On my 60th Birthday in 2014 my wife, Deborah, surprised me with a family gathering at a beautiful farmhouse close to the Brecon Beacons in Wales.
I wanted to do the ‘Fan Dance’ – a run up and down Pen Y Fan, south Wales’ tallest peak. It was a true test of fitness, and one that I loved to complete when I was a soldier.
This time, though, I could barely walk more than 200 metres at a time without being totally out of breath. How disappointed I was! But this was when I knew that there was something wrong, badly wrong.
I went to and from the doctors. I was told it was anaemia, my asthma, my weight, even that I was just ‘getting old’! No treatment worked.
In October 2015, I was at the Millennium Stadium in Cardiff with Deborah to watch a Rugby World Cup game between Australia and Fiji, a fantastic game that made us reflect on how blessed we were that we could enjoy life in such a way. It was the last place I imagined getting a call from my doctor.
Just as the game finished, though, my phone buzzed. My latest blood tests were back and there was something seriously wrong. The local hospital wanted me in ASAP and they had a bed ‘reserved’ for me. I was shocked.
The next day, following more blood tests and a bone marrow biopsy, I was told that I had Waldenstrom’s macroglobulinaemia. Bang, have some of that!
All of a sudden, this indestructible, vital, super-fit, trained warrior was a mere mortal. I was going to join the ‘Chemo Gang’. My overriding thought was: why me?
Time to re-assess, I thought. I got my head down and prepared myself for six months of chemo, which was slow to start and turned into eight months. During that time I was able to re-programme and get my SAS head back on to take on this next challenge. After all, I thought, it’s just another Fan Dance.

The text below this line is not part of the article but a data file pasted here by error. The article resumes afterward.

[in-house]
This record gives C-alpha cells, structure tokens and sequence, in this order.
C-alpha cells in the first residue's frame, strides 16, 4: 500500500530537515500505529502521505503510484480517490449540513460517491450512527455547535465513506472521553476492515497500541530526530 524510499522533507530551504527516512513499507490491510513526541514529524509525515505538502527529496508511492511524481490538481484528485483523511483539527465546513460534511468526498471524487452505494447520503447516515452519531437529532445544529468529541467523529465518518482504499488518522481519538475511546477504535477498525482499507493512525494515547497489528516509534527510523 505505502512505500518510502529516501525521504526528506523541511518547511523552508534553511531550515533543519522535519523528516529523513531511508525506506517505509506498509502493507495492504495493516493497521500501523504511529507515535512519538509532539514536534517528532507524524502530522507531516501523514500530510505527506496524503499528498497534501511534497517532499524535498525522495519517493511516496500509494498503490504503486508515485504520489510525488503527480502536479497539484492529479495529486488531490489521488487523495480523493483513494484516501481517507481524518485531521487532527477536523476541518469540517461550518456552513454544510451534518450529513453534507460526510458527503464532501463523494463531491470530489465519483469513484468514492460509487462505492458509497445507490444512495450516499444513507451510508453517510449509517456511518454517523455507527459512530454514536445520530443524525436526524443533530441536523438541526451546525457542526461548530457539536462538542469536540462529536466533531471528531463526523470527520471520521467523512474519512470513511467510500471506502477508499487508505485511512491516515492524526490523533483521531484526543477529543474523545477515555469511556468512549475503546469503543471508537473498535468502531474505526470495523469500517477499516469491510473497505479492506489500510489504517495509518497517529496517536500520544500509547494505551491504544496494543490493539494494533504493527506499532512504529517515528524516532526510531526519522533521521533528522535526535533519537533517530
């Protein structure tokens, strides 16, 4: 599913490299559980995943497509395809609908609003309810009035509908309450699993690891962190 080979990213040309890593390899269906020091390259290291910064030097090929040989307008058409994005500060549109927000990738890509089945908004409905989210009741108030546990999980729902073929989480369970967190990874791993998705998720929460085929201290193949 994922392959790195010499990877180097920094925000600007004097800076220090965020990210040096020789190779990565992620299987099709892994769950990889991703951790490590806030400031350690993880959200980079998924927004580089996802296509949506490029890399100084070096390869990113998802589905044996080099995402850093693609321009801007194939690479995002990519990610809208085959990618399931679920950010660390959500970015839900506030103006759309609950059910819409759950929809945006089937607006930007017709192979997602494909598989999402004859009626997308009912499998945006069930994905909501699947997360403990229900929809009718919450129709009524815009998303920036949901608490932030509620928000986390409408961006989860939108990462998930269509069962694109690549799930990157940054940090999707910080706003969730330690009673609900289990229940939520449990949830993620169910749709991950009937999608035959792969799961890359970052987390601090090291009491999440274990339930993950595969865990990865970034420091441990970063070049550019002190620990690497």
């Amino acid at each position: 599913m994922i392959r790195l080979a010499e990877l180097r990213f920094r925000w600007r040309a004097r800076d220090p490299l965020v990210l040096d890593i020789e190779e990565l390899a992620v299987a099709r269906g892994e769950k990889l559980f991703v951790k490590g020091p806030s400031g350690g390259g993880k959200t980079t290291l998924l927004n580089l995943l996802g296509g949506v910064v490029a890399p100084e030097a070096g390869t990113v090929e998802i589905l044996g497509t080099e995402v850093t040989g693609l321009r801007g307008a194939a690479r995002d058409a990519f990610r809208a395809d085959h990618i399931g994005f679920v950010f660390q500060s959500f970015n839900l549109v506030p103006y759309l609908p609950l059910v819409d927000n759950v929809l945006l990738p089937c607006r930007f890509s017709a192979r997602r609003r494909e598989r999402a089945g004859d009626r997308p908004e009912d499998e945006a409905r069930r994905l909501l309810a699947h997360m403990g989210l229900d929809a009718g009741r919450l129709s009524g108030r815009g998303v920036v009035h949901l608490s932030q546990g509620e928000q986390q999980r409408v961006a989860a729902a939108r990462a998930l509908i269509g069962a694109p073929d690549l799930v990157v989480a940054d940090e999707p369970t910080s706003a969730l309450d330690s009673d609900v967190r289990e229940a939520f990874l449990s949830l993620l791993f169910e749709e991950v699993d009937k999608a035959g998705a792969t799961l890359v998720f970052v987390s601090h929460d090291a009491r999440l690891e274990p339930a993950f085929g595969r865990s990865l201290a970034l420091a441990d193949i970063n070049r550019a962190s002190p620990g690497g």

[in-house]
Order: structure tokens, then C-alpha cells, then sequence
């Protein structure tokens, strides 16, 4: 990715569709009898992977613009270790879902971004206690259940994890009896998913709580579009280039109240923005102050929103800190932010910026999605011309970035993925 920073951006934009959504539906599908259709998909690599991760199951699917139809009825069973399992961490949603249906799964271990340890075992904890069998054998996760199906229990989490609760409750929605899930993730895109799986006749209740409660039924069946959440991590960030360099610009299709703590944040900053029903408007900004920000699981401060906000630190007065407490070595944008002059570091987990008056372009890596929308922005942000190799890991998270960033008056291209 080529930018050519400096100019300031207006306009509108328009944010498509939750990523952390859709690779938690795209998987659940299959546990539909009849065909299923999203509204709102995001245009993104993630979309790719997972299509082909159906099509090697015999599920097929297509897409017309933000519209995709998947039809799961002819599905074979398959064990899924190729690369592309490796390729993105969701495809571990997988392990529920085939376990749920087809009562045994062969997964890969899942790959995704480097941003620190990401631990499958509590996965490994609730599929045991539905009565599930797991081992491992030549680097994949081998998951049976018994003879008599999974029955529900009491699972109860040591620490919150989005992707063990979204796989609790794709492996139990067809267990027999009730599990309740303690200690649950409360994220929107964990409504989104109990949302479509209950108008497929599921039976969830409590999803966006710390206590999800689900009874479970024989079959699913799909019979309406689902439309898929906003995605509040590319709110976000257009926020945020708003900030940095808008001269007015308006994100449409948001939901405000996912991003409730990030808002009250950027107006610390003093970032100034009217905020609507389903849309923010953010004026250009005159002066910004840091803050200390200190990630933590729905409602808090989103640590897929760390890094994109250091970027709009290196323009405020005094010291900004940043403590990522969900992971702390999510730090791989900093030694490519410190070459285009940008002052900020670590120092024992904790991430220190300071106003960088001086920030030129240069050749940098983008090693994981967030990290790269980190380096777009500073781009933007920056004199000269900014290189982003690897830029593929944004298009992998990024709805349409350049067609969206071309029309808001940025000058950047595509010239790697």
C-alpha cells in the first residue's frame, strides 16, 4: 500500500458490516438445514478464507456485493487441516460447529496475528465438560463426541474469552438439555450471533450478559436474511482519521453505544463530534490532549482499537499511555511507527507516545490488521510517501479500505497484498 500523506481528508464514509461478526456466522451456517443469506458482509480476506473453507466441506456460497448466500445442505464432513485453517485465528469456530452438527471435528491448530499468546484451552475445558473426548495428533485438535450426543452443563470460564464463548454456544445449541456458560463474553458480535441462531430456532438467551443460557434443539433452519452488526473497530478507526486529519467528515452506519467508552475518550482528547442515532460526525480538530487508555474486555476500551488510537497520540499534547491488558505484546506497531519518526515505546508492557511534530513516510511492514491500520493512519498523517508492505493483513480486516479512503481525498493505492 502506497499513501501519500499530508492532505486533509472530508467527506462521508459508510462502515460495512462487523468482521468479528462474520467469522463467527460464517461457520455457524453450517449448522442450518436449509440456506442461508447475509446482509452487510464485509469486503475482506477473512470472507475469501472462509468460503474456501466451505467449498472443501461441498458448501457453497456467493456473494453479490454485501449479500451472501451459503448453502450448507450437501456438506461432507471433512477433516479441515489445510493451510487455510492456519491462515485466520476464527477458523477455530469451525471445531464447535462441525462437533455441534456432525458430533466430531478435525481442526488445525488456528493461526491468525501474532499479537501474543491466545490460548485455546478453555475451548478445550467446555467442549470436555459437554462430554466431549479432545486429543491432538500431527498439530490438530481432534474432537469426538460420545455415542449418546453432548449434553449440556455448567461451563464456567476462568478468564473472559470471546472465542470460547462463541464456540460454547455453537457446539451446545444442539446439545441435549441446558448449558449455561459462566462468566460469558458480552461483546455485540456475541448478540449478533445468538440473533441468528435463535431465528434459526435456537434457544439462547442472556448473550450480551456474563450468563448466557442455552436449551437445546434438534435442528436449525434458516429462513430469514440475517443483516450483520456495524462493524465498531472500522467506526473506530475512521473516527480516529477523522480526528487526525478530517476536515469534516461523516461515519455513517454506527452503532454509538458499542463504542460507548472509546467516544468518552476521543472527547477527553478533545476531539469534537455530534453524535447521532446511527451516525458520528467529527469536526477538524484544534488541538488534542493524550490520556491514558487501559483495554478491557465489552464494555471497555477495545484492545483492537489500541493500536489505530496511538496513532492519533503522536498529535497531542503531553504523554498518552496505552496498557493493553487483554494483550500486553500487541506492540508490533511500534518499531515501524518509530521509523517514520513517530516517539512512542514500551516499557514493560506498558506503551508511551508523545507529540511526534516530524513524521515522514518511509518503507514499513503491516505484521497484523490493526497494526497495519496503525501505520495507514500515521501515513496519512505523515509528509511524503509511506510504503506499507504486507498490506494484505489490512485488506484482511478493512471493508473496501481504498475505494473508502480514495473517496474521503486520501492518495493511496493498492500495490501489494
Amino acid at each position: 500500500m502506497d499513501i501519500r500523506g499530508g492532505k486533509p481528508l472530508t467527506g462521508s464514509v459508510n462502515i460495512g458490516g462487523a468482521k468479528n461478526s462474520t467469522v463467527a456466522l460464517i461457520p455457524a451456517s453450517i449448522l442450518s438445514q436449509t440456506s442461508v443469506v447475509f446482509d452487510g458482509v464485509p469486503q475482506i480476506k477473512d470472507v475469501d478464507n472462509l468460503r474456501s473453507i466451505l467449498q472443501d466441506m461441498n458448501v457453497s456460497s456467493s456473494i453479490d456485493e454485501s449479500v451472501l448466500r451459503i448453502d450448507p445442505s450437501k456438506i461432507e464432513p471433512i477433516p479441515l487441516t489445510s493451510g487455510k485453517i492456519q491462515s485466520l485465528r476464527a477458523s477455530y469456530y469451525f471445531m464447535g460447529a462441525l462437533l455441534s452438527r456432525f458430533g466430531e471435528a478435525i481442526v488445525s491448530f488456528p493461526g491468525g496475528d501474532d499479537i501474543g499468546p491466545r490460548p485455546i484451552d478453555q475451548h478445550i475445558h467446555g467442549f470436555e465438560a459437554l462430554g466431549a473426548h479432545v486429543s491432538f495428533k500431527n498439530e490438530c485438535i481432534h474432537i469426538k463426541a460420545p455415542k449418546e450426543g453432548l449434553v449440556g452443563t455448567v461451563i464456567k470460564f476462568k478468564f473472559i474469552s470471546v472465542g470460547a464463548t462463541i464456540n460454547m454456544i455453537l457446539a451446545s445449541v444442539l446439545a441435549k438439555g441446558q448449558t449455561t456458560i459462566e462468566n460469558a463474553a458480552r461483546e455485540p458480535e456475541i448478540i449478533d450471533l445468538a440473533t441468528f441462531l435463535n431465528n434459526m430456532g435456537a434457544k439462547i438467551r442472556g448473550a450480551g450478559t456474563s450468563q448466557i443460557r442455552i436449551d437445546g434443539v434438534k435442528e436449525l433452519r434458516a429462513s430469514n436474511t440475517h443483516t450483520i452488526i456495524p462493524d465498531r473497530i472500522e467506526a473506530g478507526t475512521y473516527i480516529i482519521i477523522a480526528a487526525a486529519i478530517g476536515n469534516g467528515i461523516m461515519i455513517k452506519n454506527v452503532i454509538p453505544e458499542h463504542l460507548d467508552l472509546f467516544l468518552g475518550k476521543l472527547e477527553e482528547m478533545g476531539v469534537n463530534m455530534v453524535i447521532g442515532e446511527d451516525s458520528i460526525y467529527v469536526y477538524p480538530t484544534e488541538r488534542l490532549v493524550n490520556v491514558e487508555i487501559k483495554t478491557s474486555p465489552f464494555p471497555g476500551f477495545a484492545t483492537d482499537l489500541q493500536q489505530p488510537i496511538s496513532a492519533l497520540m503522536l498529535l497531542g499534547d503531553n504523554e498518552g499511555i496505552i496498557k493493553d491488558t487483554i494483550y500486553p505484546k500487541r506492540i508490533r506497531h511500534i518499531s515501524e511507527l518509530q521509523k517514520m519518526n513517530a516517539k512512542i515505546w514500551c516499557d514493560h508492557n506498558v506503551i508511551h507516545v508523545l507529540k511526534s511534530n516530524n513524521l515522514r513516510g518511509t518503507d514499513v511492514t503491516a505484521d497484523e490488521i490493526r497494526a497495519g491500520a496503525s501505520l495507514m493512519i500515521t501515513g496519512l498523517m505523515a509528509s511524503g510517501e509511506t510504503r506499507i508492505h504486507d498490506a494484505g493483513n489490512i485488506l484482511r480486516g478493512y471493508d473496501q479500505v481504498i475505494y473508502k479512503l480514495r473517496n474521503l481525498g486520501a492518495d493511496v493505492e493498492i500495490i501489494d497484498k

My focus became totally about positivity. I learnt stuff about WM, I learnt about what my body could accept fitness-wise, and I promised myself that I would do something every single day to either help someone else or help myself, something positive!
One thing that troubled me was, with WM being so rare, how could I ever meet another patient? It quickly became apparent that you can’t just go up to the someone in the Haematology Department and say, ‘what’s the matter with you mate?’ But I felt it was so important to meet others, so we could learn from each other, and to give us a chance to share our various experiences and lessons.
So I decided to ask my brilliant consultant at Bournemouth Hospital, Dr Helen McCarthy, what she thought about me setting up some sort of support group. She was all for it and we set up the Bournemouth and District WM Support Group. The BAD WMers was born.
Prior to the COVID-19 era, we had three meetings: two in the Bournemouth area and one in Winchester and each one was well attended. They were fantastic for sharing concerns, questions and testimonies, and for generally being able to relate to another WMer. Helen was with me on each of these so that we had access to the very best and most up to date WM info.
I have met some amazing fellow patients at these events, each with their own story. What came across was the feeling of loneliness we each felt. The support group became very important and I hope to continue and grow it once we are all allowed back out to play.
In the meantime, though, I’m excited to be hosting the new WMUK virtual support group. The group is for WM patients from anywhere in the UK. Our first meeting is scheduled for 1 February 2021. You can find more information and register here.
With regards to lockdown, as a WMer I have personally found it a period of self-assessment and discovery. I have focussed on my personal fitness, I have taken up bread baking, am on my 306th consecutive day of learning French, and have started ballet every morning (yes, those of you at the London meeting who challenged me are in for a shock at the next meeting!).
I have found WM to be yet another of life’s challenges and with a positive mindset, along with a great NHS support team at Bournemouth, I am feeling great and positive about my future.
The SAS motto has stuck with me throughout: “Who dares wins.”